Totalitarian Government of Eritrea Beats, Detains 125 Christians

Eritrean President Isaias Afwerki
Eritrea, sometimes referred to as the "North Korea of Africa," has been ruled by President Isaias Afwerki, seen here at a press conference in December 2002, since the country gained independence in 1993

Over the past week, 125 Christians have been beaten and detained in Eritrea.

"Police arrested these church members from homes and workplaces during broad daylight and then marched them through town to the police station while beating them," an investigator for Open Doors reported to Worthy News.

Among the 125 Christians, 45 men and women were arrested on Feb. 27 for worshiping outside highly regulated government-approved churches in Eritrea. According to Worthy News, all of the 125 individuals detained were members of an evangelical denomination located in the southwestern town of Barentu.

Worthy News has reported that the Eritrean government has denied any wrongdoing in regard to the arrests.

Eritrea, sometimes referred to as the "North Korea of Africa," has been ruled by President Isaias Afwerki and his Popular Front for Democracy and Justice Party since the country gained independence in 1993. Since taking power, the Afwerki regime has instituted a totalitarian government that seeks to control all aspects of life in Eritrea, including the religious practices of its citizens.

"Being a Christian in Eritrea is like living in hell," a source inside Eritrea told International Christian Concern. "Christians are treated like enemy No. 1."

Paranoid about losing power, the Afwerki regime targets any religious activity conducted outside highly regulated government churches. According to the United States Commission on International Religious Freedom (USCIRF), "Systematic, ongoing and egregious religious freedom violations continue in Eritrea. These violations include: torture, sometimes resulting in death, arbitrary detention and prolonged bans on religious activities."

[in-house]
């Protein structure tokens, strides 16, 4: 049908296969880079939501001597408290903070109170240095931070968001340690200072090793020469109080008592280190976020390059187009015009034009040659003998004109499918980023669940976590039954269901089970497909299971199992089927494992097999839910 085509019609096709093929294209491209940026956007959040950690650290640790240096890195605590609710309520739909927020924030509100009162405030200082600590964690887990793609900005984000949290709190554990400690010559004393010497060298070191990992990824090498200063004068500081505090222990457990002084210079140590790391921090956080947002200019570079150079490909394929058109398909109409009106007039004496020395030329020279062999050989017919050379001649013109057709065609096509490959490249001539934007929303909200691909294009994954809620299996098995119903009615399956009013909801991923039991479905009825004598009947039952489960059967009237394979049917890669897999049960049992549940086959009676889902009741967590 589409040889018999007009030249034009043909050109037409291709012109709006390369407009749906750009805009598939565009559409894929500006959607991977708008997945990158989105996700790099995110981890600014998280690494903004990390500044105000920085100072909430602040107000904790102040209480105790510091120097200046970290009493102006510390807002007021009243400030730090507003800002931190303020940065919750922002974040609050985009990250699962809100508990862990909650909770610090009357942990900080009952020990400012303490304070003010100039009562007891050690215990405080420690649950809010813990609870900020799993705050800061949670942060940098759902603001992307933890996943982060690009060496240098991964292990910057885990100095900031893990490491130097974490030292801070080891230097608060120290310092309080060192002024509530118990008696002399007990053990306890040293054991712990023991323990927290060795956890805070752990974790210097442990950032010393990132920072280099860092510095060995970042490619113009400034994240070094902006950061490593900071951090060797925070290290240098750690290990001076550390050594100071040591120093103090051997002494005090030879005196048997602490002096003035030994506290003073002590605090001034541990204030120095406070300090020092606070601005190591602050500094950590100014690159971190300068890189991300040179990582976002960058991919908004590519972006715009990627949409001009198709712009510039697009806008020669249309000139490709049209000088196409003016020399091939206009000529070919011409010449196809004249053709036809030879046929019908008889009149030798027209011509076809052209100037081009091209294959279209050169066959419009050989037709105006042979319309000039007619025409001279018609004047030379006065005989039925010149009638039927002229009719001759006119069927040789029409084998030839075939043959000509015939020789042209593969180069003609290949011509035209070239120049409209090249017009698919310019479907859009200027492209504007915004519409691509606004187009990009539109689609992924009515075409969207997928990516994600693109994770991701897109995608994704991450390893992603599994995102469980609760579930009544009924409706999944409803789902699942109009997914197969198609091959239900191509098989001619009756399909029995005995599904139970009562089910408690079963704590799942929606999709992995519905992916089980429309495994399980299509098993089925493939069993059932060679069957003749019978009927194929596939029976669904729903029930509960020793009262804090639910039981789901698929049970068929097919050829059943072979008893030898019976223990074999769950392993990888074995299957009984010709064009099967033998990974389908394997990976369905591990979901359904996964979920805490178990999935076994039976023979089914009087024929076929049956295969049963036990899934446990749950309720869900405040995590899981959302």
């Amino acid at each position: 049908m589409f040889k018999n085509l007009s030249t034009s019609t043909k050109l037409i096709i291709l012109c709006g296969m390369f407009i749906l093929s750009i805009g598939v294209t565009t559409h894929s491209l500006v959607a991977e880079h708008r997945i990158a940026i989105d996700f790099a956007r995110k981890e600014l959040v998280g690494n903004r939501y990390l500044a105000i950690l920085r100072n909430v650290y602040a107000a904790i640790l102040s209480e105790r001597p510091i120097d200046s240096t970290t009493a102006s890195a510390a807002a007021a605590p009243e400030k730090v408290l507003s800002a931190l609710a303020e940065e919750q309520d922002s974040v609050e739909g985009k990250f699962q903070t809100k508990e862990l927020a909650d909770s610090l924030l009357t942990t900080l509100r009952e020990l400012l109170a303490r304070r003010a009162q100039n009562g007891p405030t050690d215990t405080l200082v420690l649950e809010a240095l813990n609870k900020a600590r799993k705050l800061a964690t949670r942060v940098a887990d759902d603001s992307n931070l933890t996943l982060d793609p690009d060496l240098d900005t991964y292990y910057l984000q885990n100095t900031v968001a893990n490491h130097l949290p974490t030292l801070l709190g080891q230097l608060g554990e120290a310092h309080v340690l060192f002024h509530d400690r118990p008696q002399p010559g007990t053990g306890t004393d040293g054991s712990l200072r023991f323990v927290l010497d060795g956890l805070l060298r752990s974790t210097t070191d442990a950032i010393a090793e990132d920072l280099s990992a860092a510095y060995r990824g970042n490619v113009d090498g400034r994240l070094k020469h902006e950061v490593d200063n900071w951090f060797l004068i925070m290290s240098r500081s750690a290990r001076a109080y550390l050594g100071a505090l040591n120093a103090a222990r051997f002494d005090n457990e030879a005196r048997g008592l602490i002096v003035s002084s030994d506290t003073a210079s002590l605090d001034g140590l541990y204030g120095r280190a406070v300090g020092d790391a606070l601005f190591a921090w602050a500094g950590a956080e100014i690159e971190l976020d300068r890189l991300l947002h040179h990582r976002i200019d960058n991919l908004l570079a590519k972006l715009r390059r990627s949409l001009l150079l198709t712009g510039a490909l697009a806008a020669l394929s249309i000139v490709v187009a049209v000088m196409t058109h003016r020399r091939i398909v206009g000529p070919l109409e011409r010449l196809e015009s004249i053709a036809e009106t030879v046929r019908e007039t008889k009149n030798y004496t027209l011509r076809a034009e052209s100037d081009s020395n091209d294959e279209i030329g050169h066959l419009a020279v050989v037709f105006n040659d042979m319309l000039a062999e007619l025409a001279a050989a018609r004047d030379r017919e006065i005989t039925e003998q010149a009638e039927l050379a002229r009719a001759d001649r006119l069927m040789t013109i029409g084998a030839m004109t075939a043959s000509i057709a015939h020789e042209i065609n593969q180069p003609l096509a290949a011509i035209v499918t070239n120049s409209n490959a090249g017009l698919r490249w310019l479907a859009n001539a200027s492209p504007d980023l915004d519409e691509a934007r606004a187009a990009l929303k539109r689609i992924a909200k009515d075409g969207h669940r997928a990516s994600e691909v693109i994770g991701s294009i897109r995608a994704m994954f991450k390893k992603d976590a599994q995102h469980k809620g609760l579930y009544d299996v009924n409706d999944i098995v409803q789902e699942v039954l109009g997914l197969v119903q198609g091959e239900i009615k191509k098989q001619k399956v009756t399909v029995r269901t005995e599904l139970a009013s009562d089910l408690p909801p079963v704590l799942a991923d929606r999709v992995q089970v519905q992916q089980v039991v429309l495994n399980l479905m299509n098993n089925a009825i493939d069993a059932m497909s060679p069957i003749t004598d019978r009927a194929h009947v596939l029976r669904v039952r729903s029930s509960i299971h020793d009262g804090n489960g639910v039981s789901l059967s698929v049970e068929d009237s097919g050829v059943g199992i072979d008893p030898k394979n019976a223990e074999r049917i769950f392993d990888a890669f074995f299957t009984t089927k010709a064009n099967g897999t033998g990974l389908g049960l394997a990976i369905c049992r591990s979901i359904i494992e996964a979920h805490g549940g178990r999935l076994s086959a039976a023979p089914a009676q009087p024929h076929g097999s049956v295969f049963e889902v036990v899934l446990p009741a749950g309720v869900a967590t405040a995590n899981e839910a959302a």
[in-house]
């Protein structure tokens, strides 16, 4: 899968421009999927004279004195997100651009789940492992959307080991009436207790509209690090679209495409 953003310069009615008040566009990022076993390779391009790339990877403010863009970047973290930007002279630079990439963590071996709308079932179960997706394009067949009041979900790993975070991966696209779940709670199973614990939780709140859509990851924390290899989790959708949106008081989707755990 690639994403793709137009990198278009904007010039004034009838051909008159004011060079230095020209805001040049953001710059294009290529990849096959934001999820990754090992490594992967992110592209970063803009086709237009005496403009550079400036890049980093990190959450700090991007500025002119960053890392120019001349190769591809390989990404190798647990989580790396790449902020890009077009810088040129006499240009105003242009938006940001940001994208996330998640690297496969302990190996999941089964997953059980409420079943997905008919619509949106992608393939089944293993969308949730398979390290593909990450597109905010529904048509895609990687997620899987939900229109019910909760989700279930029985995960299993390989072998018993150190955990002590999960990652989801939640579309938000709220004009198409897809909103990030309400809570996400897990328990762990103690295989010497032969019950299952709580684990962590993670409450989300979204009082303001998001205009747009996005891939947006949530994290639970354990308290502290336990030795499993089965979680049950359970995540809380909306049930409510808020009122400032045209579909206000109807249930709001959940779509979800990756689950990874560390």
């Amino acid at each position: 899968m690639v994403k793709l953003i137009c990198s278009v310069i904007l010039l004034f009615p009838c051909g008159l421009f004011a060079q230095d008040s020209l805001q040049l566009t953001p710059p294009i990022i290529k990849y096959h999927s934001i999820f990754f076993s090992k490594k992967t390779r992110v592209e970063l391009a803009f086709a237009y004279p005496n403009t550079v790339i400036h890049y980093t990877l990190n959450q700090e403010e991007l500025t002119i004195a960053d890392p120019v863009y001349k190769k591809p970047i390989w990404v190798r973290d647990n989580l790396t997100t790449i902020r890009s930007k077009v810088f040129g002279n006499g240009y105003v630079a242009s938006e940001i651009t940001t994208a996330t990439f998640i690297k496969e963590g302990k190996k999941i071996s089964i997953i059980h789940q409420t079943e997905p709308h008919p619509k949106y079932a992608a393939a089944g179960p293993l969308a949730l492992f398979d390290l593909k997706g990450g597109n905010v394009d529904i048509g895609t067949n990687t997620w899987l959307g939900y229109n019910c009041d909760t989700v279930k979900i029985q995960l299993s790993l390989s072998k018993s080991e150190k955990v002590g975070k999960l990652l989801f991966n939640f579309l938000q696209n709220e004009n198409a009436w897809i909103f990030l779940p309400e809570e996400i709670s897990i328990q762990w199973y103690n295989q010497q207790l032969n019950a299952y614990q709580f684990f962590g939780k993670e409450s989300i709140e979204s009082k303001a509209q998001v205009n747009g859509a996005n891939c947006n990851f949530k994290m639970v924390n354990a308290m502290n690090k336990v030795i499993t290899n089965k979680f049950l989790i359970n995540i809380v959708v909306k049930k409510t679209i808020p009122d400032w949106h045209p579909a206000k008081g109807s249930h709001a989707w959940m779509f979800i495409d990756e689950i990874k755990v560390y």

It is estimated that more than 2,000 Christians remain imprisoned in Eritrea. As ICC's source in Eritrea can attest by personal experience, the conditions these prisoners are exposed to are among the most inhumane conditions in the world. Afwerki has stated that his restrictive policies on religion are aimed at groups that have been "duped by foreigners [and] are seeking to distract from the unity of the Eritrean people."

ICC Regional Manager for Africa William Stark said, "Christians in Eritrea continue to be rounded up and arbitrarily imprisoned by the increasingly repressive government. The prison conditions these Christians are exposed to defy all international human rights standards. Prisoners have testified to being locked in tiny, pitch black cells for months on end, tortured, starved and constantly abused, both mentally and physically, by prison guards.

"It is estimated that at least 200,000 refugees have fled Eritrea because of its repressive policies," he continued. "Many of these refugees expose themselves to extreme dangers to escape Eritrea, including being summarily executed by border guards and becoming prime targets for human traffickers operating in East Africa. By allowing these blatant human rights abuses to take place, the international community has allowed Eritrean Christians to become a forgotten people that can be beaten, detained and killed at the whim of a paranoid government."

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